Great Indian Bustard sanctuary fights for survival in Maharashtra

It`s a fight between local residents and voiceless winged birds that sit on the brink of extinction where the former clearly seems to have an edge.

New Delhi, Sept 09: It's a fight between local residents and voiceless winged birds that sit on the brink of extinction where the former clearly seems to have an edge.
The battleground is the Great Indian Bustard sanctuary located around 400 km from Mumbai and spread over the adjoining areas of Solapur and Ahmednagar districts covering over vast area of 8,496.44 square kilometre.

The sanctuary is now all set to be drastically reduced by 96 percent to merely 395 squire kilometer with the Maharashtra Government filing an affidavit in the Supreme Court for its approval in the matter.

Justifying the government's move, Rajendra Magrulkar, joint secretary in Forest ministry in Maharsthra government told media that the decision (to cut down the area) was taken keeping in mind the interest of the locals.

"In 1979 and 1985, around 8,000 square kilometre area which covers Solapur habitat was notified as forest area.

This has made the things difficult for the authorities as it has resulted in legal tussle between people and officials since no commercial activities can be allowed in the region," he said.

The official denied allegations that the move was to please mine owners who were not allowed to carry out any mining due to the restrictions imposed by the notification.

Instead, it is to 'correct' the 'wrongs as well save the birds from human-attack,' Magrulkar asserted.

The Great Indian Bustard is critically endangered species and are peculiar to the semi and semi-arid grasslands of Maharashtra, Karnataka, Gujarat, Andhra Pradesh, Rajasthan and Madhya Pradesh.

Seen as an indicator of the country's grassland ecosystem, there are merely 500 birds left in the world with around 350 in India.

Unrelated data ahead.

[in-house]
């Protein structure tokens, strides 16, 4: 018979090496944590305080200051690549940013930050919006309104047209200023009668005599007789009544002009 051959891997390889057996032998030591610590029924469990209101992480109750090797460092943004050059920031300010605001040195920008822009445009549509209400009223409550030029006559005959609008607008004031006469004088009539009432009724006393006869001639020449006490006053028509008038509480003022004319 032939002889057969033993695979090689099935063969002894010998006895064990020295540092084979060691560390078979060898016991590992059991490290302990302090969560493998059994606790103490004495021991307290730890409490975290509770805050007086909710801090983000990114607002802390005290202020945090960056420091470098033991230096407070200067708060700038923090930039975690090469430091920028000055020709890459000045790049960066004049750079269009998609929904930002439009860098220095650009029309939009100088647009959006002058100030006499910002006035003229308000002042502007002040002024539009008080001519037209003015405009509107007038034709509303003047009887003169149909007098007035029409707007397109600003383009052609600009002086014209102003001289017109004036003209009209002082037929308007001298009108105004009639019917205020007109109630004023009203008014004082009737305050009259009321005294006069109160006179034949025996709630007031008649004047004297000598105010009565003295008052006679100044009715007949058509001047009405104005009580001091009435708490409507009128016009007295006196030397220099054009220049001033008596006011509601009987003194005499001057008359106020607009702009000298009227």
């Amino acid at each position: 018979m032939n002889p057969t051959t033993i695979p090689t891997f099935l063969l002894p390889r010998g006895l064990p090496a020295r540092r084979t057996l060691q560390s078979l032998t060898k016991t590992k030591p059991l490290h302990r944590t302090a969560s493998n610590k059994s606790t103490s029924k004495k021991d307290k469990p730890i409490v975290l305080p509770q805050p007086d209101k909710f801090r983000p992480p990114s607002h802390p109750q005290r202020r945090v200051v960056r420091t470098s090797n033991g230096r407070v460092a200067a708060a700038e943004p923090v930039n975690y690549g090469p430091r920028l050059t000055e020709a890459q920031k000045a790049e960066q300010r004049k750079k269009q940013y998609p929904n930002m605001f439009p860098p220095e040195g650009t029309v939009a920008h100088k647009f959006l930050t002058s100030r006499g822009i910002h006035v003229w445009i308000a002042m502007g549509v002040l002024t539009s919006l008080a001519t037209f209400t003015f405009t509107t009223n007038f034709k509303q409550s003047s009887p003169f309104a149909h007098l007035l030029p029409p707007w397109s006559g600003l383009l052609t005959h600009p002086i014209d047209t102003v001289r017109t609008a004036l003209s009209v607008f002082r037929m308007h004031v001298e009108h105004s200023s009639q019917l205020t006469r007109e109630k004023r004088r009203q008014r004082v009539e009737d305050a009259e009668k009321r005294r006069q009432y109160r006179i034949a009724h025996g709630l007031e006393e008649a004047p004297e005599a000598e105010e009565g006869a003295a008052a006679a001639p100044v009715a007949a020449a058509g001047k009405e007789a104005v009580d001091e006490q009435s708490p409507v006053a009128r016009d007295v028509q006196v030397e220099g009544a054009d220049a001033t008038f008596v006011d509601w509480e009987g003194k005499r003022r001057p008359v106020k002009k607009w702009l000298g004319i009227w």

In Maharashtra they are found in the tropical grass plains of Nasik, Ahmednagar and Solapur sanctuary whose boundaries are proposed to be slashed.

To back its claim, the government has submitted a report from an expert committee comprised of prominent bustard expert and director of Bombay Natural History Society (BNHS) Asad R Rehmani which was constituted at the behest of the Supreme Court to study the proposal's feasibility.

Noting that there is no need for such a vast area as birds were using only a patch, Rehmani favoured intensive efforts on smaller areas to revive the winged species in the area which is said to have left with merely 25 heads.

"Poaching and destruction of habitat of the birds have taken toll on their numbers. There is need for concentrated efforts on the smaller area and ensure fruitful conservation efforts."

He explained, once the areas are identified for protection of the birds, no construction activities should be allowed and instead only agricultural activities should be permitted.

The expert said the 394 square kilometre area is most crucial area where good grassland is available and hence suitable for the birds which lay eggs on the grasslands during monsoon for the safety of their chicks.

"We have identified a few pockets scattered in four talukas which are conducive to birds' survival. These are in Karmala, Barshi, Solapur and Ahmednagar to name a few where authorities can engage locals for birds conservation to further their numbers," said Rehmani.

Apart from the well-known Great Indian Bustard (Ardeotis nigriceps), the three species found in India are the Lesser Florican (Sypheotides indica), the Bengal Florican (Houbaropsis bengalensis) and species Houbara (Chlamydotis undulata) and are on the brink of decline.

All these are symbols of protection of grassland and hence eco-system in the country but unfortunately we are infatuated by the glamorous animals like tiger and leopards.

It's high time that serious efforts are taken to save the birds and other animals, said Rehmani who prompted the government to initiate 'Save Bustard Project' on the lines of Tiger Project.

Bureau Report


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